Trip to China

Beijing, Forum on Dutch-Chinese Cultural Relations
At the end of August I made my first trip to China. A meeting of Chinese and Dutch academics in the cultural disciplines had been convened to discuss the possibilities of collaboration. The meeting was meant to explore the specificity of intercultural relations in the era of globalisation. Preceding the two-days meeting of intense and dense academic work were three days of visits to the great monuments of this dazzling city. From the Summer Palace and the Forbidden City – so well known from Bernardo Bertolucci’s The Last Emperor – to the contemporary art scene, we ran around at high speed to benefit as much as possible from this short trip.
Three days after returning my head is still full of the impressions. Our Chinese hosts were incredibly friendly and open-minded. The food was amazing. The places we visited were stunning. The lectures were unequal, but mostly worth hearing. The primary cultural difference seemed to be academic. Our delegates were ASCA-trained, which meant that their talks had that balance I am so fond of in theorising, analysing, and going back-and-forth between general and particular, as well as literal and metaphorical levels of meaning – in fact, quite a good demonstration of what the meeting was supposed to achieve.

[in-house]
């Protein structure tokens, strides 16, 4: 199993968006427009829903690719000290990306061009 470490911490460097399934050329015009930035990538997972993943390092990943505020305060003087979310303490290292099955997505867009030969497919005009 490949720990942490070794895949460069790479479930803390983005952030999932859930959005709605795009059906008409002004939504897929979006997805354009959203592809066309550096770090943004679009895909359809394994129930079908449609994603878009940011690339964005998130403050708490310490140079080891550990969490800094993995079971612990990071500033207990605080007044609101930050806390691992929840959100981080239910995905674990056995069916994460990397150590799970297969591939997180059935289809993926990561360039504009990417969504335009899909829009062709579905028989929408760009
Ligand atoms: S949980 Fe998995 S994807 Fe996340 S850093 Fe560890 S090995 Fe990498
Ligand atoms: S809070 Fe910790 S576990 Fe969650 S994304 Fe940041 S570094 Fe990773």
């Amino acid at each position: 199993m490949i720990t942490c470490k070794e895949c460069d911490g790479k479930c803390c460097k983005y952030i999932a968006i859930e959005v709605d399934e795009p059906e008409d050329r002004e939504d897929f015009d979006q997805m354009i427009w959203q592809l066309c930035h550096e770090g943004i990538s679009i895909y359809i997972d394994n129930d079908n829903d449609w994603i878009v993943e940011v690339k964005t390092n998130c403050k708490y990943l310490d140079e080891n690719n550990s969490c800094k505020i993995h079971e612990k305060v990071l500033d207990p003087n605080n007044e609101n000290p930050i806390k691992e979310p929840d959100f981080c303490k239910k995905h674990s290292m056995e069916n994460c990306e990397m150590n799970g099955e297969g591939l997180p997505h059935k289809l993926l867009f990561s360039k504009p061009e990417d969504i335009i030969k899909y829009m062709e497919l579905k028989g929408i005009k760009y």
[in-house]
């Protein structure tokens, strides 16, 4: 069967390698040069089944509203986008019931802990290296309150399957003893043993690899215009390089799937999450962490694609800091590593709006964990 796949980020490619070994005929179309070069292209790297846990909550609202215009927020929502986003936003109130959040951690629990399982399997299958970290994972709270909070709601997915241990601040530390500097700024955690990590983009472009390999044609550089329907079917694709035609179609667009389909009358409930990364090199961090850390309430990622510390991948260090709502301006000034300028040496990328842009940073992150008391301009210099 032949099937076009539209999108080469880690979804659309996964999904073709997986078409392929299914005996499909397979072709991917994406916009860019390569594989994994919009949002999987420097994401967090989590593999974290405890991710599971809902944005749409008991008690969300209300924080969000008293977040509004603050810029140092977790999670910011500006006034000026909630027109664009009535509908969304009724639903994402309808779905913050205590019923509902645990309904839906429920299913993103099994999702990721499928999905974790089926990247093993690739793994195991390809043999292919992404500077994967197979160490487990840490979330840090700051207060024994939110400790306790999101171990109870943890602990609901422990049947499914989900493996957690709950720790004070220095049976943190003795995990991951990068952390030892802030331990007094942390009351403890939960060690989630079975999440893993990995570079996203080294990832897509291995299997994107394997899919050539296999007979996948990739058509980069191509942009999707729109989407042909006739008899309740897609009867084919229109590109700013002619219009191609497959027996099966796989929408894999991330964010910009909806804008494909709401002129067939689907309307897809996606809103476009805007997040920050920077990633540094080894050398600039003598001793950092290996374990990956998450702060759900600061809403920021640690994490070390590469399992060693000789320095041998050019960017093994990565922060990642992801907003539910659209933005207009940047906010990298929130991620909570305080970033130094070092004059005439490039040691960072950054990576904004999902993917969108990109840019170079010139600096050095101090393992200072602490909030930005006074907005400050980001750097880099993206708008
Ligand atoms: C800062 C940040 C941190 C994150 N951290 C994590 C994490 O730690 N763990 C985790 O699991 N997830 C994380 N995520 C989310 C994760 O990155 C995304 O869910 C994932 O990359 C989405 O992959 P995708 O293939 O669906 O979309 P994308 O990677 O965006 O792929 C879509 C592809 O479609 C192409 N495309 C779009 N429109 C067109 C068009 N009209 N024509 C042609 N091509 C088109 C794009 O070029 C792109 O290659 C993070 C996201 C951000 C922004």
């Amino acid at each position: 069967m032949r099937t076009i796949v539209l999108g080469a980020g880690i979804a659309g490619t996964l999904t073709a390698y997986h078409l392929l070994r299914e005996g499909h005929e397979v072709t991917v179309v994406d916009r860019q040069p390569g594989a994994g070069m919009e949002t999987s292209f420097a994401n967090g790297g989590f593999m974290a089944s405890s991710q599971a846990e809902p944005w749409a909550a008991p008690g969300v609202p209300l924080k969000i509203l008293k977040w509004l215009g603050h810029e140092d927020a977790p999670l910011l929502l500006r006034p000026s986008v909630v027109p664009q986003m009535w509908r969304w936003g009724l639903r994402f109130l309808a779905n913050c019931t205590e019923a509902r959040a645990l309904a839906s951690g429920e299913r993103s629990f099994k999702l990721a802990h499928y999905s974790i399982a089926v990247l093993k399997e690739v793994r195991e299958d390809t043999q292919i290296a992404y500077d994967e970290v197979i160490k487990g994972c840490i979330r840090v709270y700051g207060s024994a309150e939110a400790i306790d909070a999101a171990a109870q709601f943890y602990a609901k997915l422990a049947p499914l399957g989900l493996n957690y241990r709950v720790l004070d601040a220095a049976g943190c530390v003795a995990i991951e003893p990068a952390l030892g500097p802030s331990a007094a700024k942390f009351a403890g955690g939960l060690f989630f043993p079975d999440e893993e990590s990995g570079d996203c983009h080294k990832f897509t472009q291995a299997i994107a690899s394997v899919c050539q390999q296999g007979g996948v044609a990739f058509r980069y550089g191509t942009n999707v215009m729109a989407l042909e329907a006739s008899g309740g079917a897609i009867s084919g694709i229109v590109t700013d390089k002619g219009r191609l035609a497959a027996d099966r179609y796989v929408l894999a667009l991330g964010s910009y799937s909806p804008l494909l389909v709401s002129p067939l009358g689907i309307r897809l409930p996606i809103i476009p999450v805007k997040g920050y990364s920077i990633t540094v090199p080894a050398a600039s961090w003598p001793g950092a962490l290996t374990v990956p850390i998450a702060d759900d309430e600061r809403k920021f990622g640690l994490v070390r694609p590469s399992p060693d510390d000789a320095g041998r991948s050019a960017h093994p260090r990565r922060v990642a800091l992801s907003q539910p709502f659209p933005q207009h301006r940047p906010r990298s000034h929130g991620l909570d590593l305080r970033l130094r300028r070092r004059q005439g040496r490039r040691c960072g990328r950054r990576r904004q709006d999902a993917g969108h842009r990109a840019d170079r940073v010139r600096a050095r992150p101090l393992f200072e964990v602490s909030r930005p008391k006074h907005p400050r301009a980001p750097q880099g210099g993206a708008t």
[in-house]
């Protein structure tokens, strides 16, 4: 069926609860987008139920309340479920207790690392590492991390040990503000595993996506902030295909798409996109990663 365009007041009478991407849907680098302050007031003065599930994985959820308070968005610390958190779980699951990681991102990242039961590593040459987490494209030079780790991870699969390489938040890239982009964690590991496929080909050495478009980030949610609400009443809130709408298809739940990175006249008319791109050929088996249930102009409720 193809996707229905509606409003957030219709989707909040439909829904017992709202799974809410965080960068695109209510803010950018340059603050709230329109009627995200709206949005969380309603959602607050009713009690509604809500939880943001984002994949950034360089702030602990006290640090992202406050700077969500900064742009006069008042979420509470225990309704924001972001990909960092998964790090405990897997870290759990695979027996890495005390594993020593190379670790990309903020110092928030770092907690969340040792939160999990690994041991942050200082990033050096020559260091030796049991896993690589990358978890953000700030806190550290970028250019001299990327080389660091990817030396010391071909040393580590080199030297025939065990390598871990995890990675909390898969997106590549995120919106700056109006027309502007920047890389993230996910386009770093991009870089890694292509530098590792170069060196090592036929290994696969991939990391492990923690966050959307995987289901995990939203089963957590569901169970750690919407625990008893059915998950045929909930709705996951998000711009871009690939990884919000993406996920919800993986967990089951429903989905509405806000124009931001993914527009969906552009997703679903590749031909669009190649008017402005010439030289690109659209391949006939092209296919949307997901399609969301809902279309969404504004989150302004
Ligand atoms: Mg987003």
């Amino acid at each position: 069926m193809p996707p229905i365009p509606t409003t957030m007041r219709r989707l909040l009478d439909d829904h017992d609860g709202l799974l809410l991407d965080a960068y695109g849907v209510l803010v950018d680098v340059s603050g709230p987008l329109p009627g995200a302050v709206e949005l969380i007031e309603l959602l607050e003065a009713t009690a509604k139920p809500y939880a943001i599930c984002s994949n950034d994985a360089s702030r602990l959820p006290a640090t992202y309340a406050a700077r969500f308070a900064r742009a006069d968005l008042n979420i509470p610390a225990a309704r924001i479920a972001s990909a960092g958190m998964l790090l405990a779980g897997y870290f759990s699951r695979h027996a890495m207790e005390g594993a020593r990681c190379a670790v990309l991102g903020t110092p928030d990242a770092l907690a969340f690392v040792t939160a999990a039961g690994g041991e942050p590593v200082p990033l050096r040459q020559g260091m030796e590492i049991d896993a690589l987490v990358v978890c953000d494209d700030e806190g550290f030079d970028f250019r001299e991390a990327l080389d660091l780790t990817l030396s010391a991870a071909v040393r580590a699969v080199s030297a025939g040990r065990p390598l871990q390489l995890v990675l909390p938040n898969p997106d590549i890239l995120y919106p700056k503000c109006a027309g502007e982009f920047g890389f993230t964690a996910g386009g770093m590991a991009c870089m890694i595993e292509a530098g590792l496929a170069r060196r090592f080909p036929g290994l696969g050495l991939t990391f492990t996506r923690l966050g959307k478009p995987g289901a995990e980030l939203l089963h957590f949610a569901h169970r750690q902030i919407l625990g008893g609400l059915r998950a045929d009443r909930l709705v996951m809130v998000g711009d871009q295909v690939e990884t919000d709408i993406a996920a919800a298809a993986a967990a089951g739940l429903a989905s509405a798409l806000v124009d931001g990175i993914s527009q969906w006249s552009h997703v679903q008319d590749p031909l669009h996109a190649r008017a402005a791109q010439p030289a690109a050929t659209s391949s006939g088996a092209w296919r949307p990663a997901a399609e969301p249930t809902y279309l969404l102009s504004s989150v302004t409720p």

A truly intercultural moment occurred when I showed, after my lecture on the project Nothing is missing, one of the videos of the project (Elena). A vehement debate followed; some of the Chinese participants were upset, and many, including some of the Dutch, felt uneasy. One participant found the filming of a mother’s grief unethical. Our colleague Maaike Bleeker hit the nail on the head when she said the unease we felt was not due to an unethical filming but to the fact that the film showed something we’d rather not see nor know about. Later, it became clear that what upset some of the Chinese participants, was not to see the mother’s emotion (the issue of voyeurism) but that her son exposed her to the viewer in this vulnerability. The focus on the interviewing son, rather than the emotionally expressive mother, seemed to us to point to a cultural difference.

View of the Forbidden City, Beijing
The Dutch delegation and two of the Chinese organisers

DVD box set of “A Long History of Madness” available now

The wait is over: after weeks of hard work we’ve made something special. The A Long History of Madness double-DVD set is ready!

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